Posts Tagged ‘Darwin’

SERMON: “A Closet Trinitarian Comes Out” by the not-so-reverend bob

Sunday, July 15th, 2012

I’m glad that I’ve read the Bible cover to cover at least once.  And I’m also glad (now) that I spent so many years as several flavors of a Christian: an evangelical of the “Navigators” style; a speaking-in-tongues Charismatic (think Pentecostal); and a moderate Christian apologist (of the type that leans on writers such as C.S. Lewis and Paul Tournier).  For one, it puts me in a position to more deeply understand aspects of the American psyche and culture.  For another, it gives me a basis for seeing the ways in which religion got things right almost by accident.

I realized today that I’m a sort of atheist trinitarian, in that I relate to my own body and consciousness as sort of a three-layered organism.  Not in the Greek or Christian manner of body, soul and spirit, but more through a recognition of the apparent natural divisions between levels of consciousness.  Don’t worry — I have not suffered a miraculous conversion from my materialist self.  For it turns out that one does not have to wax mystical to talk about the mysteries of our experience of existence.

As I’ve mentioned in previous sermons, I once asked a psychologist friend if my brain processed information differently when it entered through my ears.  His answer was “yes”.  This, to me, is why “prayer” works (no matter who or what you are praying to): there turns out to be a difference between just thinking a thought and saying it out loud in terms of just what our brain is capable of doing about that “thought”.

Clearly, someone other than me noticed this difference, and so preachers have long taught young believers to pray out loud to God if they want their prayers to be heard.  (They are also taught that God can see their innermost thoughts, but that is an issue of exerting remote control over the believer’s behavior, I think, and therefore has less to do with the issue of answered prayer).  Even my psychic of some years emphasized that I should say things out loud, as that was the only way that my “higher self” could understand my intentions (funny that we rarely question such confident pronouncements concerning unknowable things).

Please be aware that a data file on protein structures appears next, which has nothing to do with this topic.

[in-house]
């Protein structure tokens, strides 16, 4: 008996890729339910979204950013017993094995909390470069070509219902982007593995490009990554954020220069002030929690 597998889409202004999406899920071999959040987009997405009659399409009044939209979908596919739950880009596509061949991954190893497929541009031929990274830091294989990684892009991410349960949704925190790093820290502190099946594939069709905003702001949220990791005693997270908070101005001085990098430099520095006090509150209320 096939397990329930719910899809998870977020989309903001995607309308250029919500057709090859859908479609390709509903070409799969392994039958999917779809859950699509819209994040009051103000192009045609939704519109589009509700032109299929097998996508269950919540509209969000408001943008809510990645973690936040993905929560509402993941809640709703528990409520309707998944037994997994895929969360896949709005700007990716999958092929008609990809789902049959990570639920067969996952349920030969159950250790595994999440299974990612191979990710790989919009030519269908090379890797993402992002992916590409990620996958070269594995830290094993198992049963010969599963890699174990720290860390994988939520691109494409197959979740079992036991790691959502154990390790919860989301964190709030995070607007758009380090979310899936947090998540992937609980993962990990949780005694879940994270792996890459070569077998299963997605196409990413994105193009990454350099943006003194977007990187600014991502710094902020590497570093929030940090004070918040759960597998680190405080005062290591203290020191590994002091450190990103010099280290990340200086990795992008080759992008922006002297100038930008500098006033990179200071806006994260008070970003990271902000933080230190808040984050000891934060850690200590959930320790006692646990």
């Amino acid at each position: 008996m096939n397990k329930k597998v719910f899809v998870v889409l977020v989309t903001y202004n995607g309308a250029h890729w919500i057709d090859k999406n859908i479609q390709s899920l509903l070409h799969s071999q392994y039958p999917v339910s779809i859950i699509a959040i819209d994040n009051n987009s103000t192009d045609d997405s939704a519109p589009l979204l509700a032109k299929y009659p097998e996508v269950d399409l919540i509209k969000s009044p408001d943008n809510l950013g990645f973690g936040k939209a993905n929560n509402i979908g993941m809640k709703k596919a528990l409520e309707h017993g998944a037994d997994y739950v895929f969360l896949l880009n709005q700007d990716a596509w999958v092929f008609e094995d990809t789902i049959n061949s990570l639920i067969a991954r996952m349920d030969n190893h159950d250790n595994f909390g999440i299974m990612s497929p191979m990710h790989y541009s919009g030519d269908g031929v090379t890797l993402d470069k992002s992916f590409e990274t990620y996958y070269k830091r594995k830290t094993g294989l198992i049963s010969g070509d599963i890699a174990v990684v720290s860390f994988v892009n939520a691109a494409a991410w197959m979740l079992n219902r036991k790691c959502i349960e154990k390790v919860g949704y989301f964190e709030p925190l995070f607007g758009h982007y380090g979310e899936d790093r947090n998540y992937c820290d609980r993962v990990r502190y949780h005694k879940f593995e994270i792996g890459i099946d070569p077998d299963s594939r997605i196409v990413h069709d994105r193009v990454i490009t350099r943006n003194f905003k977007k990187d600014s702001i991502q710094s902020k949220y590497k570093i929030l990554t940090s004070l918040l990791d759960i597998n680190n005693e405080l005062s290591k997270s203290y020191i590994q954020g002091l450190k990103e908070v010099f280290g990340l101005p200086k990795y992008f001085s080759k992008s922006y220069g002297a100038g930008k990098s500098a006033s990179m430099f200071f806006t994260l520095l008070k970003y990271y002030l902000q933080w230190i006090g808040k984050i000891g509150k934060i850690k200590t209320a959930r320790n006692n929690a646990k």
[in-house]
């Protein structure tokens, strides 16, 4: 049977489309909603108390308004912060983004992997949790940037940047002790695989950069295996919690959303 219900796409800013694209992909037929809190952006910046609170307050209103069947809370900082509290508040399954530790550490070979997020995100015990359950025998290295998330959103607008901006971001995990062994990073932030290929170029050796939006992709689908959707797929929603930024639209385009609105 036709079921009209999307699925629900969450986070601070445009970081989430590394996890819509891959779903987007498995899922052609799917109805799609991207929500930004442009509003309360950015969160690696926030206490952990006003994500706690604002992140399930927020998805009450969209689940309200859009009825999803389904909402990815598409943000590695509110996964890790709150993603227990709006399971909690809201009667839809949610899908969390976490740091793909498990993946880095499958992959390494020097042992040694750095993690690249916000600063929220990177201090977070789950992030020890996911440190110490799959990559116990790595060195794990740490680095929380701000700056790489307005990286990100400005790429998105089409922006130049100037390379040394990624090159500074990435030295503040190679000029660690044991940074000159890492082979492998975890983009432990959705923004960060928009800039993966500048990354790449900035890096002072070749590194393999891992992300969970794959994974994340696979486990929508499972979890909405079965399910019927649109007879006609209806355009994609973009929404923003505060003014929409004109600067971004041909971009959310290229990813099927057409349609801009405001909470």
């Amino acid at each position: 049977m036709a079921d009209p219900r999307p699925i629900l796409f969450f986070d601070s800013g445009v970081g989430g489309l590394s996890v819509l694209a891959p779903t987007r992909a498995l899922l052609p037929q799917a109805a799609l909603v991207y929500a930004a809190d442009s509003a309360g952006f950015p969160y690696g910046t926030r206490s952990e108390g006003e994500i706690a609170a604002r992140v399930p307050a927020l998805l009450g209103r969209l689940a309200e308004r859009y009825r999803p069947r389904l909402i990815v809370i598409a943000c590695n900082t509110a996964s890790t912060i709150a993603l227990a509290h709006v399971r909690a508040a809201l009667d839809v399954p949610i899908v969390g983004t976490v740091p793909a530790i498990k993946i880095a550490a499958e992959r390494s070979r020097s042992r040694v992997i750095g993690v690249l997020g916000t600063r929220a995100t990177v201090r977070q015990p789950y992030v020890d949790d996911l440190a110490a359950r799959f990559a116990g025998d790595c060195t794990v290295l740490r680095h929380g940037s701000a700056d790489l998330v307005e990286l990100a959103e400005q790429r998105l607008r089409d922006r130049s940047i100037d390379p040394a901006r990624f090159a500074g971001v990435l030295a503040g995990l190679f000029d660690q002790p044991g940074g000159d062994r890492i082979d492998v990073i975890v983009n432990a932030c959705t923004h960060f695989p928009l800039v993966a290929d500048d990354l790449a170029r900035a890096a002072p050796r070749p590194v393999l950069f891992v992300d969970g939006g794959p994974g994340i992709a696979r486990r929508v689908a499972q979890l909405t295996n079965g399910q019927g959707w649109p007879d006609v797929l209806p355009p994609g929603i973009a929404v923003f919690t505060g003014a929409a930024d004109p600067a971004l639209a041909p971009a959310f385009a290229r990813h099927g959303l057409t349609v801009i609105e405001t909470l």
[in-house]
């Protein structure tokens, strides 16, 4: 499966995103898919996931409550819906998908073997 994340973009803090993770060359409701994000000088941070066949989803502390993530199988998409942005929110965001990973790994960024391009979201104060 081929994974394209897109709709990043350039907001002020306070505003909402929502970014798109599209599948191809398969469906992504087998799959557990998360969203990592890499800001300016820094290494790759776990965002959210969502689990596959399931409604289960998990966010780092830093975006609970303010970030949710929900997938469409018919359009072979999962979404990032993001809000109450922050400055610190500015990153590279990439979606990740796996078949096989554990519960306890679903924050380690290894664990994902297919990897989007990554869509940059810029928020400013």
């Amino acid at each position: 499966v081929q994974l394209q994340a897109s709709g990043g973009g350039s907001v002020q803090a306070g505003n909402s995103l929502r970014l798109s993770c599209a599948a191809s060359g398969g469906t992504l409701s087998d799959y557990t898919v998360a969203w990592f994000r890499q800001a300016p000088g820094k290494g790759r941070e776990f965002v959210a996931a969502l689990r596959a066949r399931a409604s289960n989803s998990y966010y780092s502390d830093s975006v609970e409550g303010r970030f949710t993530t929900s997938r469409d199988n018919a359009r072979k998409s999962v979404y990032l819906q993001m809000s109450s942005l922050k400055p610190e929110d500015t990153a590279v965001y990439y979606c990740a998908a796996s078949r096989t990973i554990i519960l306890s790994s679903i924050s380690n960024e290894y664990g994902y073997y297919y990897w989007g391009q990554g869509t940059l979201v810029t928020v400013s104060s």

Now I can’t prove that any preacher or psychic taught these things with a full knowledge that he or she was simply slapping their stamp of ownership on a copyright-free bit of natural neural processing, but certainly they have all been building upon an evolved human trait that is a quite earthly-process and not, in truth, a mystical connection with the divine.

But be that as it may, this represents a way in which the promoters of the metaphysical have got something right, even if their understanding of it is wrong.  For whatever we may say, the phenomenon of talking out loud to oneself and “hearing” a response is real.  All that I’m saying is that it is one “level” of our consciousness (by which I mean the cognitive product of the physical organ of the brain as we experience it) “talking” to another.  It is a completely self-contained process — literally.

We are in a time of increasing research into the brain, and we are to the point where machines can now be plugged into the brain to “read” (in a rather crude sense) our thoughts (specific electrical impulses) and turn those signals into actions of an artificial limb, say (or conversely, an implant that can replace the damaged parts of the ear, generating signals that the brain can be trained, over time, to recognize as discreet sounds).

As in many discoveries of science, each new revelation of underlying physical processes that are observed and understood quietly removes one more plank from the increasingly rickety edifice of metaphysical doctrine.  And yet, in an interesting way, the more we learn about how the world works, the more we can appreciate the ways in which our ancestors made sense of underlying realities that they could not explore in such a scientific manner.

And this is where I get back to the idea of the “trinity”.  The Greeks, I believe, came up with the notion of the human being made up of the body, the soul (mind) and the spirit.  Early Christians took up this system and many of us today carry on with this conception of ourselves as being made up of three distinct domains joined together for the purpose of living out our years on earth.  The body is, of course, all that is physical about us: our bones, our blood, and our organs and tissue.  The soul is the essential, immutable “you” — your personality, your likes and dislikes — the thing that sets us apart from the person next to us.  (It seems to reside in the brain, but it is not dependent on the brain, and so we call it the “mind”).  The spirit is the part of us that is non-physical, eternal.  It enters us upon our birth (or thereabouts), and departs the body as soon as the physical phase of our life ends, returning to the source from which it came (taking with it, I assume, our “soul” — at least in Christian theology).

We are learning that there are enough non-brain nerve systems in the body to build another animal-sized brain (should we want to do that).  So that our “gut” is sending signals to our brain about what’s going on “down there” (this in addition to the chemical signals of food and digestion).  So that when we talk about our body “knowing” something, there turns out to be an actual physical basis for that as well.

My high school senior photo — proclaiming the Christian “brand” with a Holy Spirit lapel pin.

What I’m saying is that there turns out to a quite genuine basis for the concepts of the body, soul (mind) and spirit being a sort of three-in-one in our own bodies.  Of course, I haven’t yet discussed the physical basis for the idea of “spirit” yet.  But actually, I have.